Andrew Chanerley commits a logical error that underlines the reason why a "return to Christian roots" (Letters, 9 April) would be an outrageous and completely unacceptable academic development in 21st-century Britain.
He states that it is "contrary to ... philosophy in the West" to assert that religious belief is irrational, since such belief is the result of "an exercise in thought". Indeed, it may be, but the use of a thought process does not mean that the process is logical.
Many people, especially those associated with religious doctrine, "think" irrationally. This distinction is at the heart of the science-religion conflict and reaches its zenith in the illogical premise that any aspect of life or religious experience that cannot be explained rationally is due to the "mysterious ways" concept. In other words, we have fallen off the end of the rational road but we intend to persist in our irrational beliefs anyway.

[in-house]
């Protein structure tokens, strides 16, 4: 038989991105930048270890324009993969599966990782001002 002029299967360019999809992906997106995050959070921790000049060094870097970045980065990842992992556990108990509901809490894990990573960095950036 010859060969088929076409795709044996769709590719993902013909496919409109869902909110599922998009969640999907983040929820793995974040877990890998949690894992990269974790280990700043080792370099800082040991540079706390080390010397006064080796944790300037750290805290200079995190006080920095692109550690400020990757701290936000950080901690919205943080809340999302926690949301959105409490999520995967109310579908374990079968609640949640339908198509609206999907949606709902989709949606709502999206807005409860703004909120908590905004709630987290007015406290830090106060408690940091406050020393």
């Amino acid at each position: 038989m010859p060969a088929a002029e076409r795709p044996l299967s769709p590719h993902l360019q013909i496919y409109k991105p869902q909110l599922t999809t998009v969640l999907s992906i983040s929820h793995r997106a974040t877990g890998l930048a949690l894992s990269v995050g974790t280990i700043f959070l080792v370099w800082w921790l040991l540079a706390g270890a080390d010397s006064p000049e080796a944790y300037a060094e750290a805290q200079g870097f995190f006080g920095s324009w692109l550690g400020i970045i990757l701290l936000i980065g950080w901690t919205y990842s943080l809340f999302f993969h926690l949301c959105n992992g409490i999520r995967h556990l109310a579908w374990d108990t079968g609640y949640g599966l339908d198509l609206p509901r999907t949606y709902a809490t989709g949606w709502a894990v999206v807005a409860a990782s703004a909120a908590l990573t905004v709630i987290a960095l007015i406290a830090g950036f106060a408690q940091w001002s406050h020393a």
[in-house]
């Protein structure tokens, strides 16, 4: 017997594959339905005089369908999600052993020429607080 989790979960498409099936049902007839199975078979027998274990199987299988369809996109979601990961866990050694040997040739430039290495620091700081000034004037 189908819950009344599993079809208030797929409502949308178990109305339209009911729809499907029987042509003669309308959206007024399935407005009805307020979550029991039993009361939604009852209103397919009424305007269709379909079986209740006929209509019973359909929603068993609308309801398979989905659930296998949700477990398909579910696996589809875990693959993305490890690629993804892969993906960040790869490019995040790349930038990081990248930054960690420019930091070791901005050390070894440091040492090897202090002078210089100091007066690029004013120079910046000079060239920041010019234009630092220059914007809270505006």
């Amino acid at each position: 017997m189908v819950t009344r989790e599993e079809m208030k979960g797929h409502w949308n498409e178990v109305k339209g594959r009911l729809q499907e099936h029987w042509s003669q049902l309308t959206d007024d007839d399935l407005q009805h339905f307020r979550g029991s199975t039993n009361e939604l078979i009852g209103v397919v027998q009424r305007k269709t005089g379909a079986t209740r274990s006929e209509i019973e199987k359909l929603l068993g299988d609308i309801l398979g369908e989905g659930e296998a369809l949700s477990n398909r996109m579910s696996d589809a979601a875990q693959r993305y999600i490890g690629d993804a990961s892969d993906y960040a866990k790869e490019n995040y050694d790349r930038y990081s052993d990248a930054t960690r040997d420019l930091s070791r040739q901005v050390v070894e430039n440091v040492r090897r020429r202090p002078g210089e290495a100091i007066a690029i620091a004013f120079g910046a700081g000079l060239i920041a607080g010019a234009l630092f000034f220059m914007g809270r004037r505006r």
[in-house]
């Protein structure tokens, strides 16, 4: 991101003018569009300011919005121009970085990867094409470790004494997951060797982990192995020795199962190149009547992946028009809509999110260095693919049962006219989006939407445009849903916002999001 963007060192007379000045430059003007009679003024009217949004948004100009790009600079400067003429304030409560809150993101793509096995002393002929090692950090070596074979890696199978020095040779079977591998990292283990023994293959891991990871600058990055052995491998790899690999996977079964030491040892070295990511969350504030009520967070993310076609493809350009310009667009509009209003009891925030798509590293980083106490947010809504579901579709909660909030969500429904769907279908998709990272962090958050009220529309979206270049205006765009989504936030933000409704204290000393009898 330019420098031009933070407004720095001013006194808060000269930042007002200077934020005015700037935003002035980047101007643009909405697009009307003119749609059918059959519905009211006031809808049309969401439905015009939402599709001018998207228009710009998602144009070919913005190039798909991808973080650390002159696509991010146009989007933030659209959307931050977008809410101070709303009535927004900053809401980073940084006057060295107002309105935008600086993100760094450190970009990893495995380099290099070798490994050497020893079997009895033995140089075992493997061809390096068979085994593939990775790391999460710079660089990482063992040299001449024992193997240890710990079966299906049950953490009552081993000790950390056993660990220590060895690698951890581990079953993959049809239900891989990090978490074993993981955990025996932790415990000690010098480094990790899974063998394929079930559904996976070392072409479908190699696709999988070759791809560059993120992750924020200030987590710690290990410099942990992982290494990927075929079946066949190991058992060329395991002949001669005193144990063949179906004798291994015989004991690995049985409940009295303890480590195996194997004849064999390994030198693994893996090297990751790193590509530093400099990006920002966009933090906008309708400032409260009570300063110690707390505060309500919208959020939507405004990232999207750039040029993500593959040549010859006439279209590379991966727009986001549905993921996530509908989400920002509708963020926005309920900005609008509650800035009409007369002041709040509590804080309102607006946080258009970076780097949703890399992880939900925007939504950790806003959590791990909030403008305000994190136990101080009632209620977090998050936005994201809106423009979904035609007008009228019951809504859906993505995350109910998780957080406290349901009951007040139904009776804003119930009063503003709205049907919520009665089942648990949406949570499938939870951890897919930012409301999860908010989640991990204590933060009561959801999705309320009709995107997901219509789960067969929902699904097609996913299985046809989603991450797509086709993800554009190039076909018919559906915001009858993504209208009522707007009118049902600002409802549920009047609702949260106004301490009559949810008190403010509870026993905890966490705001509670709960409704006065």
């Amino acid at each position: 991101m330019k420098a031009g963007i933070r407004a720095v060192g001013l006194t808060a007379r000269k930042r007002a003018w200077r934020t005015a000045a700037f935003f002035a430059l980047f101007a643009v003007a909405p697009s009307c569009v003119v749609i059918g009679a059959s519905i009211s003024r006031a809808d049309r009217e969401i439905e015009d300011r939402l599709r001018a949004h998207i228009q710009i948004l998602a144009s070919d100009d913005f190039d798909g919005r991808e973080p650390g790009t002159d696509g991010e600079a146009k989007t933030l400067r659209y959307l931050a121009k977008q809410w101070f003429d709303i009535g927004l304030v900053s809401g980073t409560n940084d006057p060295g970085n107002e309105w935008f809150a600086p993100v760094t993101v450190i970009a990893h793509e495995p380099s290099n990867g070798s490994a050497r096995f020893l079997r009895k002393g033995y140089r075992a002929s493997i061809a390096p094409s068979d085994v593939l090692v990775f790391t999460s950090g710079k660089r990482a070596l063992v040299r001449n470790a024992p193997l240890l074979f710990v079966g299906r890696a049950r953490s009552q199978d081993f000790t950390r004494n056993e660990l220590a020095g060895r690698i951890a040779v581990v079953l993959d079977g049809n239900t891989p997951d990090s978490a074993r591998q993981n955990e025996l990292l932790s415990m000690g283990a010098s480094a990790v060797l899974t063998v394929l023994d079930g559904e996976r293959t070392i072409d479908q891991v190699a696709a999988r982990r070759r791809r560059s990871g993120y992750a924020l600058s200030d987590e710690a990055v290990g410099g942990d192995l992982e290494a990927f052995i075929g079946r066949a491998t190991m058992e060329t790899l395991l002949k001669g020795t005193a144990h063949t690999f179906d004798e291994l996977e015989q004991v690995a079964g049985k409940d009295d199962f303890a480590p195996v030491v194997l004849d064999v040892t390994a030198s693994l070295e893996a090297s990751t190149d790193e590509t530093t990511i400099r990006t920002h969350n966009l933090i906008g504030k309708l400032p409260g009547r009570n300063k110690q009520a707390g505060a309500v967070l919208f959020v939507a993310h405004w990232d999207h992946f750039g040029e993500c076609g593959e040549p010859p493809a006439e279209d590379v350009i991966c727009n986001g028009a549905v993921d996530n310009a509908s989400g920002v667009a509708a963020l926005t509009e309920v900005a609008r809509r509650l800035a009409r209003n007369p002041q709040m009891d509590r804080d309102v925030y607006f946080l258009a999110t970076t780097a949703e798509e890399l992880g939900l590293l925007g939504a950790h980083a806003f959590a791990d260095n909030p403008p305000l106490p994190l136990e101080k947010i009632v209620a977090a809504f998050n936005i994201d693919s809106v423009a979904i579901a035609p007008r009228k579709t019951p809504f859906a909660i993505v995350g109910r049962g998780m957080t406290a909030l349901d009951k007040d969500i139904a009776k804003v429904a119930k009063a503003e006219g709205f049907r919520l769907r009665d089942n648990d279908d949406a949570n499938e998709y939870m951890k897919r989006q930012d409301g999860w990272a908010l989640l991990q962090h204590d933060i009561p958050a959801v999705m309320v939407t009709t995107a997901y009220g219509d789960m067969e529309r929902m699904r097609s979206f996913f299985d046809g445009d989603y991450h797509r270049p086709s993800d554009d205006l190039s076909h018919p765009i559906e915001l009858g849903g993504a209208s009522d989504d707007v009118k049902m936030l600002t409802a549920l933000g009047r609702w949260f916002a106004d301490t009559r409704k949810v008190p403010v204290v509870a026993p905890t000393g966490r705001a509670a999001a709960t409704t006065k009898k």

For any right-thinking, honest intellectual, it must be accepted that religious belief is nothing more than a hypothesis, and to base a major establishment of academic learning on an unproven (and highly improbable) hypothesis is simply unthinkable.
Trevor Stone, University of Glasgow.